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Intel could sue OEMs over Katmai and IA-64 – MS exec

And Maritz also appears to think MS could sue OEMs for bundling Linux on Intel machines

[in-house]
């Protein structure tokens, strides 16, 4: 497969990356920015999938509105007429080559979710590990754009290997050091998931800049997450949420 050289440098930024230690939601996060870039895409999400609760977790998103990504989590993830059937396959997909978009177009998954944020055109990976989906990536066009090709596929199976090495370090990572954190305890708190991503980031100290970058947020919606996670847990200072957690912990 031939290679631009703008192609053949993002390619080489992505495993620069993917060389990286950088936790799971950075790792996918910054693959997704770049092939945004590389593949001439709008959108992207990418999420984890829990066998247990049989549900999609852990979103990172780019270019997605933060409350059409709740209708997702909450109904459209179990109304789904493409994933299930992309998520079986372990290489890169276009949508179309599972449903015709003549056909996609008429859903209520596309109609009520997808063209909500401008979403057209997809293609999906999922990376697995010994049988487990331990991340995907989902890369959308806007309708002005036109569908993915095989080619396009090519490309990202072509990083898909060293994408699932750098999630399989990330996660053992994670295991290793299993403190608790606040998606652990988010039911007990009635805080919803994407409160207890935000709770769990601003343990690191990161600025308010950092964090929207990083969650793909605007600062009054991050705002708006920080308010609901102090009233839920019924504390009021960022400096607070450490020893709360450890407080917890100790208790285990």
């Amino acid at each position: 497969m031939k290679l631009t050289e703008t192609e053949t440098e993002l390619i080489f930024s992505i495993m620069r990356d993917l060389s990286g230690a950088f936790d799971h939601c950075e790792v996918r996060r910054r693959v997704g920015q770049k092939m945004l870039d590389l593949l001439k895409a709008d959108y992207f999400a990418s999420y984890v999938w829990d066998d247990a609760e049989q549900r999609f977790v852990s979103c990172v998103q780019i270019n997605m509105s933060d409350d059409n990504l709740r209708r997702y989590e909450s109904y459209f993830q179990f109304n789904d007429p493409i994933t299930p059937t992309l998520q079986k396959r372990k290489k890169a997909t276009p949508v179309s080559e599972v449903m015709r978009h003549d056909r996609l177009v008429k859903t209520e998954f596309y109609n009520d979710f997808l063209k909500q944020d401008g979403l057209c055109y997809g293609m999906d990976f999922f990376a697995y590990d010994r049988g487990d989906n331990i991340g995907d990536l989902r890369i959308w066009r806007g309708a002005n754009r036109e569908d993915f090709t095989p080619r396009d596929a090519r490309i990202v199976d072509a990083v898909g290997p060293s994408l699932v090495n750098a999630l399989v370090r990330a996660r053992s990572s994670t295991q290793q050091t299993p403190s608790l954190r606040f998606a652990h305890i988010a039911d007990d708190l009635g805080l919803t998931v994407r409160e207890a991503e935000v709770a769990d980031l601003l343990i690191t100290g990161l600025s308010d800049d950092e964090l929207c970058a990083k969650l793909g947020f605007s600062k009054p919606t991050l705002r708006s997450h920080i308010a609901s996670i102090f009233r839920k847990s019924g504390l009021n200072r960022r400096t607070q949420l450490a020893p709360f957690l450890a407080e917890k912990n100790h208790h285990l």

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Intel may be planning to use Katmai and IA-64 technology in a patent infringement campaign against its rivals and OEMs, according to Paul Maritz. In his deposition for the antitrust trial, released yesterday, the Microsoft group VP for platforms and applications points to Intel's failure to renew a deal first struck between the companies over the Pentium Pro. This deal was a "legally binding... reciprocal covenant not to sue each other's customers, thus enabling Intel Pentium Pro processors to be used with non-Microsoft software, and compatible non-Intel processors." The conclusion of this agreement had stemmed from Intel's use of its US Patent No. 4,972338, "Memory Management for Microprocessor System," during the early 90s. Intel had gone for Cyrix and AMD, and then for Twinhead: "Twinhead was using microprocessors manufactured by a company under license from Intel," says Maritz. "Nevertheless, Intel alleged that Twinhead's installation of Windows on personal computers built on these microprocessors induced infringement of Intel's '338 patent." Note that this is the killer - Intel was using a 'combination' infringement claim based on the notion that use of Windows enabled the infringement of Intel's patent. So as Maritz tells it, the reciprocal covenant not to sue was important to Microsoft. But before we continue we'll just draw the reciprocal bit to your attention again: "... thus enabling Intel Pentium Pro processors to be used with non-Microsoft software." Maritz is saying that without such agreements (which no longer exist, as he says), Microsoft could sue OEMs for bundling Linux on Intel-based machines. So Microsoft now can - will it? Maritz goes on to say that the legal agreement wasn't extended to MMX, but that Intel provided an "informal assurance" that it would licence MMX. He notes that it licensed MMX to AMD "only much later." The drawbridge has in Maritz's view been pulled up further with Katmai and IA-64. "It is worth noting that Intel has not provided Microsoft any assurances that Microsoft's support for new MMX2, or "Katmai" technology, will not later provide a basis for patent infringement lawsuits by Intel against Microsoft or our customers. Nevertheless, Microsoft is proceeding to provide support for Katmai." And what follows is even more ominous: "Intel and Hewlett-Packard have expressly declined to provide Microsoft with any assurance that other microprocessor manufacturers will have the ability to develop their own implementations of the IA-64 architecture of the upcoming Merced microprocessor, yet Microsoft is moving forward with a new 64-bit version of Windows NT for that microprocessor." We did of course know already that Intel - just like Microsoft - wants control of as much of its platform as it can get away with. And that Intel - just like Microsoft - has been progressively extending the boundaries of its control. But it's nice of Maritz to point it out, even if the bulk of his deposition is mind-splittingly, vapidly dull. ® Complete Register trial coverage

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